“The chemical reaction of a lash lift is just like a hair perm. You’re creating an unstable molecular structure in the hair and then fusing it back into position, so you have to get it right.” The developing time is another common issue, with many unsure how long to leave it on to get a nice curl. “The processing time for a lash lift is 12 minutes. However, it can vary when the lash hair is stronger or thicker, where you may need to develop it for longer,” adds Piper.

Lash extensions are also a much more detailed service, requiring a lot of practice post-training to master the skill. “You wouldn’t expect to get in a car and drive it straightaway, the same way after your extensions training you shouldn’t expect to be given tweezers and a pack of lashes and be proficient,” explains Angela Thiagarajah, product developer and training development manager for professional lash brand Nouveau Lashes.

Thiagarajah advises therapists to be patient and do as much practice as possible – asking family and friends to be models. She says many wannabe artists also make the mistake of picking up too much adhesive, adding, “a tiny bead is all you need to stick the extension to the natural lash.”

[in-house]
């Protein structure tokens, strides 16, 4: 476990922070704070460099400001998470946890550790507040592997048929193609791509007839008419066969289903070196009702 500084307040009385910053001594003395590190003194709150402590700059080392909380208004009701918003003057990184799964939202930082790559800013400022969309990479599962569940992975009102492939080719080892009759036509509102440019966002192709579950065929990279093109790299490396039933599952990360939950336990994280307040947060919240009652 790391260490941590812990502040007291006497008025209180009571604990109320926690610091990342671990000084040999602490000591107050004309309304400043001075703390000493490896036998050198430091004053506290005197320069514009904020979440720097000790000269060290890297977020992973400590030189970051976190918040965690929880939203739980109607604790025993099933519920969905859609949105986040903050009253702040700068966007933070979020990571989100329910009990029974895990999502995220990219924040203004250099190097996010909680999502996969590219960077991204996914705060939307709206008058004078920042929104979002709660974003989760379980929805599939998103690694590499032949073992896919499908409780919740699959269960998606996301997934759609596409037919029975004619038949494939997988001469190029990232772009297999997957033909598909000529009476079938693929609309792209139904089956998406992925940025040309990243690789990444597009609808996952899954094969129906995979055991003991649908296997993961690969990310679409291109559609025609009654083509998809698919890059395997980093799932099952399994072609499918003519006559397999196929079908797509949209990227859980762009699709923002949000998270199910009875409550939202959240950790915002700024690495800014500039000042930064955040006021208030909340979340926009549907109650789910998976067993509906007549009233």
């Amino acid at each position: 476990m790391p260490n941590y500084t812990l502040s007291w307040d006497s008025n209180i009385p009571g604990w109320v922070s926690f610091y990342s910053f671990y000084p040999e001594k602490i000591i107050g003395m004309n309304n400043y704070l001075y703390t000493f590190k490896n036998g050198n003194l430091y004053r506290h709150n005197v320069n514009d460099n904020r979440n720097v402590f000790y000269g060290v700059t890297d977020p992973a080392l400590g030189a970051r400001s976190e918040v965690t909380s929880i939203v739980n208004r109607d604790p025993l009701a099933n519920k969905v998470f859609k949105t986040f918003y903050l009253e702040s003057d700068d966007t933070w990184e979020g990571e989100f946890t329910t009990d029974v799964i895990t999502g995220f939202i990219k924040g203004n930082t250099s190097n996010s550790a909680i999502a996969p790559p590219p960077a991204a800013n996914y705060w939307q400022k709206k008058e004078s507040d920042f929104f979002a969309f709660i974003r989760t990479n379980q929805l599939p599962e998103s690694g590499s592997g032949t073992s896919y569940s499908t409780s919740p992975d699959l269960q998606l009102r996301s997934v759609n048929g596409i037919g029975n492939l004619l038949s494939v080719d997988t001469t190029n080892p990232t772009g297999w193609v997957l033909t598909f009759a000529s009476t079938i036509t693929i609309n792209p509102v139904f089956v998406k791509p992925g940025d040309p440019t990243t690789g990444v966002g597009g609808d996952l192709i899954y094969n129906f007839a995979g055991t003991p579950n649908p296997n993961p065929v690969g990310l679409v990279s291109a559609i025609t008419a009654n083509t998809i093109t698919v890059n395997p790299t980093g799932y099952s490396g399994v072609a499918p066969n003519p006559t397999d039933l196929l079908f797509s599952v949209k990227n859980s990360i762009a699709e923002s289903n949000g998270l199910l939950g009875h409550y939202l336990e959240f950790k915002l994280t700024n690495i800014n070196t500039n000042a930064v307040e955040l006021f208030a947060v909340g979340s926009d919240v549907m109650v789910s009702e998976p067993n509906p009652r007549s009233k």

43% of UK salons say extensions are their most popular lash service Source: Professional Beauty Insider survey Aug ‘18

Salon System
London Lash & Brow
Nouveau Lashes

For a good head start, Turner recommends buying some tweezers and strip lashes before training so you can practise isolating a single lash. “It’s one of the things people find the hardest to do but if you can isolate a lash successfully before you even go on the course, then you’ll spend more time on the day actually applying the lashes.”

The profit margin for lash lifts

This is where it gets interesting. Lots of brands offer training in the service and the mark up for each is impressive. The product cost to perform a Lash Perfect lash lift is £6 to £7 with a recommended RRP of between £35 and £55.